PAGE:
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January 16, 2019
I didn't coin the title of this blog post. It was the label on a chart of the Federal Reserve's balance sheet that appeared in an issue of The Wall Street Journal last week. I've led with this phrase because it does seem to capture some of the sentiment around what has become the elephant in the monetary policy room: Is the rundown in the size of the Fed's balance sheet causing an unanticipated, and unwarranted, tightening of monetary policy conditions? I think the answer to that question is "no." Let me explain why.
In June 2017, the Federal Open Market Committee (FOMC) determined that it was appropriate to begin the process of reducing the size of the Fed's balance sheet, which had more than quadrupled as a result of efforts to combat the financial crisis and support the subsequent recovery from a very deep recession.
As I noted in a speech last November, I see the Committee's strategy for shrinking the balance sheet as having two essential elements.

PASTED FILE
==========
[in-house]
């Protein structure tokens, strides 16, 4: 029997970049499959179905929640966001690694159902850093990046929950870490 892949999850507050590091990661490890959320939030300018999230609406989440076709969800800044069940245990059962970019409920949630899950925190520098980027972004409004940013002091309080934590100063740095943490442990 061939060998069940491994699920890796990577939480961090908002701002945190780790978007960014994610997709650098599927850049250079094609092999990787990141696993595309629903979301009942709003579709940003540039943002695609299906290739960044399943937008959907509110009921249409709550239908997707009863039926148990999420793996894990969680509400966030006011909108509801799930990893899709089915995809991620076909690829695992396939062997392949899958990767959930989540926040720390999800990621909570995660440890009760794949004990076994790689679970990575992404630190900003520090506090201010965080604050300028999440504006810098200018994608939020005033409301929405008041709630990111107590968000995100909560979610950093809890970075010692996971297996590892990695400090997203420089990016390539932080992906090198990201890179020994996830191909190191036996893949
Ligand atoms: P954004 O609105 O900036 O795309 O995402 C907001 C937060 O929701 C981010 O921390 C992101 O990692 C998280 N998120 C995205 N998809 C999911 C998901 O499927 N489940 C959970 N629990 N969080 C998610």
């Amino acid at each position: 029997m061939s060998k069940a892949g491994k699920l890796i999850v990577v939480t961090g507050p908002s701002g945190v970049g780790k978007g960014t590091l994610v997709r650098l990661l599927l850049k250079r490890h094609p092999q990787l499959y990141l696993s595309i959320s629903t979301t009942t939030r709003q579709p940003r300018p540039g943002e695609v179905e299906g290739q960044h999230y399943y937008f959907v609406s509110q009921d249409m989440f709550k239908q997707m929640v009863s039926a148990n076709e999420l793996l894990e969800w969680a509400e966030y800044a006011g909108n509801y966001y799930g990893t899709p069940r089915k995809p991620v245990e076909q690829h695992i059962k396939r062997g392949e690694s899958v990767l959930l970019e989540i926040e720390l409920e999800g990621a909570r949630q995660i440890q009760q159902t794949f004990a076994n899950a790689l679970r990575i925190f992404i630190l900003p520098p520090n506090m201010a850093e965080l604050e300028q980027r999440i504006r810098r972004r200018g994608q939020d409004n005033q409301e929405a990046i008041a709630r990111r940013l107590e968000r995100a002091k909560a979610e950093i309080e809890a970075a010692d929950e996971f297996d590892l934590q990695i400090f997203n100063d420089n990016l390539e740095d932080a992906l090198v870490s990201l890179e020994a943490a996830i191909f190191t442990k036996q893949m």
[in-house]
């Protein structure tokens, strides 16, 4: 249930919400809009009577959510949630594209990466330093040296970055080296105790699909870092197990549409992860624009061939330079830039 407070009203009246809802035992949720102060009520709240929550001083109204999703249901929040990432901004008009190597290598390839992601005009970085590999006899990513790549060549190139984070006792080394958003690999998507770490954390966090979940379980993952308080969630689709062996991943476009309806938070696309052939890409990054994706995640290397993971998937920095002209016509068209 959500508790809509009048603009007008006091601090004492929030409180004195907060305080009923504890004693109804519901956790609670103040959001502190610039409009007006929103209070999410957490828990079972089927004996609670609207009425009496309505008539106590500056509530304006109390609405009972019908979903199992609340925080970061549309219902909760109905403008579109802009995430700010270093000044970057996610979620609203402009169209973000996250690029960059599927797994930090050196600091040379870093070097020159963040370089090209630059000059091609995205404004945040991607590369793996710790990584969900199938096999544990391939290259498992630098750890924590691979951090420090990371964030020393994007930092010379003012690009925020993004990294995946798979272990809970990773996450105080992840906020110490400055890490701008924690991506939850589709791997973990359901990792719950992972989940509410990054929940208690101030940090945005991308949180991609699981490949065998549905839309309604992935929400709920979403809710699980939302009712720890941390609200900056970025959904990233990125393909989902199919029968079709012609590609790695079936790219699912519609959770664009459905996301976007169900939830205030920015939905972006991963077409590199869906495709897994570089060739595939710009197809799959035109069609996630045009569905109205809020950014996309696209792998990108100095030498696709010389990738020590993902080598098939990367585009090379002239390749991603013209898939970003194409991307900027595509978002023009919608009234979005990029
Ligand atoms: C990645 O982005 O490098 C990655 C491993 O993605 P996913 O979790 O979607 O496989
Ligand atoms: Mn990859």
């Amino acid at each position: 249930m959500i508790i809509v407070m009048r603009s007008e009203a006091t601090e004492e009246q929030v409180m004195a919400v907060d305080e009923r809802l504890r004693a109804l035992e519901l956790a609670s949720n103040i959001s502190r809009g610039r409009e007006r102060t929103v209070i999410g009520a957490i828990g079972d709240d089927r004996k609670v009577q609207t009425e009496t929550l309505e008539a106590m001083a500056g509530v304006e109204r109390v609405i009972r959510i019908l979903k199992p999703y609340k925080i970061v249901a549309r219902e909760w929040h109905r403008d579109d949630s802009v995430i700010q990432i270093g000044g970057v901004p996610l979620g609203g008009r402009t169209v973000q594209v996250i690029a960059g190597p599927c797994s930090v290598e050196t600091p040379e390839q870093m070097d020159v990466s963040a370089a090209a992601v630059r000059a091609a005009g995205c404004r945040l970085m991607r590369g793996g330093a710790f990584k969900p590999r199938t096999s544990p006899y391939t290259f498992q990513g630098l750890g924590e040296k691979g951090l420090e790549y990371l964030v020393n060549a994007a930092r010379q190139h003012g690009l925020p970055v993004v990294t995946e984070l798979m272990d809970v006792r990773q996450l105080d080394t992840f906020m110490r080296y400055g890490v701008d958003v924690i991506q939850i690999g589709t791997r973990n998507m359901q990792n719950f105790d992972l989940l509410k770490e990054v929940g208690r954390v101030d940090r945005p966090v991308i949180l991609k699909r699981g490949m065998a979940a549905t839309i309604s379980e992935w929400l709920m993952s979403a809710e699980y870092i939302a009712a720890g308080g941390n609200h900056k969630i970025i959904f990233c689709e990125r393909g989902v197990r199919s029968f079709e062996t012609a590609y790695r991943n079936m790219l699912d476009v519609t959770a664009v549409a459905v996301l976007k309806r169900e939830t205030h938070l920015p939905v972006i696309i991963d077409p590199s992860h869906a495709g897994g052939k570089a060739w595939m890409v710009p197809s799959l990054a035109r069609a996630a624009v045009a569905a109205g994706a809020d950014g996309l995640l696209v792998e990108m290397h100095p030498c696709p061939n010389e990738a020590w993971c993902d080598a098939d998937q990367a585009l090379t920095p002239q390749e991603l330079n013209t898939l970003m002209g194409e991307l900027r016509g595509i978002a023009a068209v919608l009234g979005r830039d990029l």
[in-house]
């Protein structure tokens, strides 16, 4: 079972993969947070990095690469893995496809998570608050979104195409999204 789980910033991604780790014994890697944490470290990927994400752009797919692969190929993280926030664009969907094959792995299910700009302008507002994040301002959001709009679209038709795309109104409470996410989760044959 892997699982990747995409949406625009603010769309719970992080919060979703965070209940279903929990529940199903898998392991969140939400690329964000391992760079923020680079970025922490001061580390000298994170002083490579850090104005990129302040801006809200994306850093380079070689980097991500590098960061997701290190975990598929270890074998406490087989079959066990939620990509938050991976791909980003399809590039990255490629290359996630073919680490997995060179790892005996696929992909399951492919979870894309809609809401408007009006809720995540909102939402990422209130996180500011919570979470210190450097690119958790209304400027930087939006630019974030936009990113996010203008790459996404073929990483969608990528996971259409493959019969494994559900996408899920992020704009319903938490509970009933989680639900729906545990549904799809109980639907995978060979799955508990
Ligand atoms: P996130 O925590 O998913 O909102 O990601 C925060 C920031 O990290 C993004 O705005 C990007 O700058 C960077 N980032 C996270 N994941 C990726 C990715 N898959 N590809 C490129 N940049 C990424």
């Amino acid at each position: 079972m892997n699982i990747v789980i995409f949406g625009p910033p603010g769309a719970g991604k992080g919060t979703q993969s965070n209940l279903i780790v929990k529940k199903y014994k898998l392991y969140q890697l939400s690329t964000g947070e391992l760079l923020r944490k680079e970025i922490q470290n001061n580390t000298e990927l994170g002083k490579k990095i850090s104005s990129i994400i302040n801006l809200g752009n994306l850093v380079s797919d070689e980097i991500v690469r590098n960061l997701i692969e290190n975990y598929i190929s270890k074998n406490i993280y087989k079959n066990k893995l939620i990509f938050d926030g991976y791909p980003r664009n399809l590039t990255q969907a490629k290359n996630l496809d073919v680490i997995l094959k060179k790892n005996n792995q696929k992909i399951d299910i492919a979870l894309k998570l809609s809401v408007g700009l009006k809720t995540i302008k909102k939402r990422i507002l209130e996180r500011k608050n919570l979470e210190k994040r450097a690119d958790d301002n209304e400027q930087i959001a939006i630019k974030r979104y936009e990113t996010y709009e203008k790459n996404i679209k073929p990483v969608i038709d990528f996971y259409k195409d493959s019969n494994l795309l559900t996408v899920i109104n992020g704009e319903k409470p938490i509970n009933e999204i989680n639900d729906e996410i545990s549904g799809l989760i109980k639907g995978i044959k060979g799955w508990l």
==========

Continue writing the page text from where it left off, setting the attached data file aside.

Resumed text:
- First, the normalization process is designed to be gradual. It was phased in over the course of about a year and a half and is now subject to monthly caps so the run-down is not too rapid.
- Second, the normalization process is designed to be as predictable as possible. The schedule of security retirements was announced in advance so that uncertainty about the pace of normalization can be minimized. (In other words, "quantitative tightening" is decidedly not on the QT.) As a result, the normalization process also reduces complexity. Balance-sheet reduction has moved into the background so that ongoing policy adjustments can focus solely on the traditional interest-rate channel.